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57 Cards in this Set

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Dorothea Dix (1802-1887)
reform of U.S. system
moral-treatment movement
kindly care
led to large, state-supported public asylums
overcrowding, loss of public attention
Deinstitutionalization (mid-1950s)
get people out of asylums and back into community
effective antipsychotic medication
general mood of optimism in country
1963: establishment of community mental health centers
Remain largely under funded
Managed Care influence
Preference for drug therapy and short-term treatment
Places of treatment
community mental health centers
private offices
public or private mental hospitals
general hospitals
nursing homes for older patients with mental health needs
halfway houses/group homes
Psychiatrists
medical degree (M.D.)
special training/residency in psychiatry
mainly hospitals & private practice
can prescribe drugs
Clinical/Counseling psychologists
doctoral degree (Ph.D.) in psychology
training in research & practice
universities, private practice, community mental health
Counselors
master's degree in psychology
schools & institutions
school-or job-related problems
Psychiatric social workers
master's degree in social work
public agencies, home visits
Who Gets Treatment?
Most people who meet criteria for DSM diagnoses do not seek treatment
Variability due to sex, education, race & income level
*women seek more treatment than men
*college educated seek more treatment than high school educated
*whites seek more treatment than nonwhites
*higher income seek more treatment than lower income
Psychotherapy
an emotionally charged, confiding interaction between a trained therapist and someone who suffers from psychological difficulties
Eclectic Approach
an approach to psychotherapy that, depending on the client’s problems, uses techniques from various forms of therapy
Psychodynamic Therapy
Sigmund Freud
Psychological problems result from inner mental conflicts (unconscious)
Must make these conflicts conscious to adjust behavior
Repressed memories
Psychoanalysis
Freud believed the patient’s free associations, resistances, dreams, and transferences – and the therapist’s interpretations of them – released previously repressed feelings, allowing the patient to gain self-insight
use has rapidly decreased in recent years
Resistance
unconscious material causes anxiety
patients resist attempts to bring unconscious into conscious
“forgetting” appointments, no showing
refusing to discuss certain topics
Transference
patient’s unconscious feelings about person in their life experienced as feelings toward therapist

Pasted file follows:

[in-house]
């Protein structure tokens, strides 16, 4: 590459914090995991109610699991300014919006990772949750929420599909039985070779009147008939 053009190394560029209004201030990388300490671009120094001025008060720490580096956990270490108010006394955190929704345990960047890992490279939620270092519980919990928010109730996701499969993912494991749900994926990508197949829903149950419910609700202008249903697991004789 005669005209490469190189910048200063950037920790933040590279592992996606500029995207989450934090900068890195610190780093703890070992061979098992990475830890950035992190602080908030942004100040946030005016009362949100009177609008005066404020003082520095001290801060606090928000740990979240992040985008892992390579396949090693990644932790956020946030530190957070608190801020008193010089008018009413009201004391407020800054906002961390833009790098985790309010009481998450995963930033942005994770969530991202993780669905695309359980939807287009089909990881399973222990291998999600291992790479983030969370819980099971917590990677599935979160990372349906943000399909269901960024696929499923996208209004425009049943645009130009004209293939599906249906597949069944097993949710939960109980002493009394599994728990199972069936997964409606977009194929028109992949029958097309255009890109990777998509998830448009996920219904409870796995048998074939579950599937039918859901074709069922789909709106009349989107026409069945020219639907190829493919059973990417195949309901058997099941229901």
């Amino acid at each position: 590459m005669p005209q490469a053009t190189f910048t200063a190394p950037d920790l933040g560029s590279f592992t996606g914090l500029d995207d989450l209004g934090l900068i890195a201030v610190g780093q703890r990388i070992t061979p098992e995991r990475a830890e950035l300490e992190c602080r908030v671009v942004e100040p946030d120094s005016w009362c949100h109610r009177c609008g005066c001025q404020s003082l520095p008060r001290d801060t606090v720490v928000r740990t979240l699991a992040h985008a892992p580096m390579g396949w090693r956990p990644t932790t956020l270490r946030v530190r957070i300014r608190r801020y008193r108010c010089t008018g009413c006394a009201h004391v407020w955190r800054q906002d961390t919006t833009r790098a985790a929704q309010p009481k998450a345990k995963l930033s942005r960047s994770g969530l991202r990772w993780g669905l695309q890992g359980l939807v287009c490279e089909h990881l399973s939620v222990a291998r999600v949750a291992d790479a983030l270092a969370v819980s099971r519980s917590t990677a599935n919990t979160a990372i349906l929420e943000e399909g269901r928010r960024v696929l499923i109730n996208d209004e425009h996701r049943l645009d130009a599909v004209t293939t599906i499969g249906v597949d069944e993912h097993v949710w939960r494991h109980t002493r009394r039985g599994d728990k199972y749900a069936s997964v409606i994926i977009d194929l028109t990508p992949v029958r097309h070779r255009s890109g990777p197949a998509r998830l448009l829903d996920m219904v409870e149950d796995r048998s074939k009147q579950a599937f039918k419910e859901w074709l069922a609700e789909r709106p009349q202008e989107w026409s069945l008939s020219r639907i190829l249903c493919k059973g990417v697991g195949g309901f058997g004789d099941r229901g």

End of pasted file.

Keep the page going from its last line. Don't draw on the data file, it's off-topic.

Free association
patient relaxes and reports everything that comes to mind
Dream analysis
Recognition of themes and symbols
Mistakes
slips of the tongue
Insight & Cure
*Analyst’s job is to make inferences about patient’s unconscious conflicts
*Once patient experiences them consciously, can modify or express them
*Patient must accept insights of therapist
*Analyst leads patient to insight so patient comes to insight themselves
Humanistic Therapy
Emphasis on inner potential for positive growth
*Similarity to psychodynamic
help clients become more aware of inner feelings & desires
Differences from psychodynamic
*inner feelings & desires are seen as positive & life-promoting
*main goal is to help client take control of own life
Carl Rogers
Client-centered therapy
focus on thoughts, abilities, cleverness of client
not focused on insights of therapist
therapist as a sounding board for client’s thoughts
Problems caused by denial of own feelings & distrust of ability to make decisions
Empathy
Unconditional positive regard
Genuineness
Empathy
attempt to comprehend feelings from client’s point of view
use of reflection, rephrasing
Unconditional positive regard
client is worthy & capable no matter what client does or says
creates safe, nonjudgmental atmosphere
Behavior Therapy
Therapy that applies learning principles to the elimination of unwanted behaviors
Exposure Therapy
Uses principles of extinction to decrease anxiety
Types of Behavior Therapy
Exposure Therapy
Uses principles of extinction to decrease anxiety
Systematic Desensitization (counterconditioning)
Aversion Therapy
Behavioral Treatments
Used for phobia treatment
Systematic desensitization
Flooding
Used for phobia treatment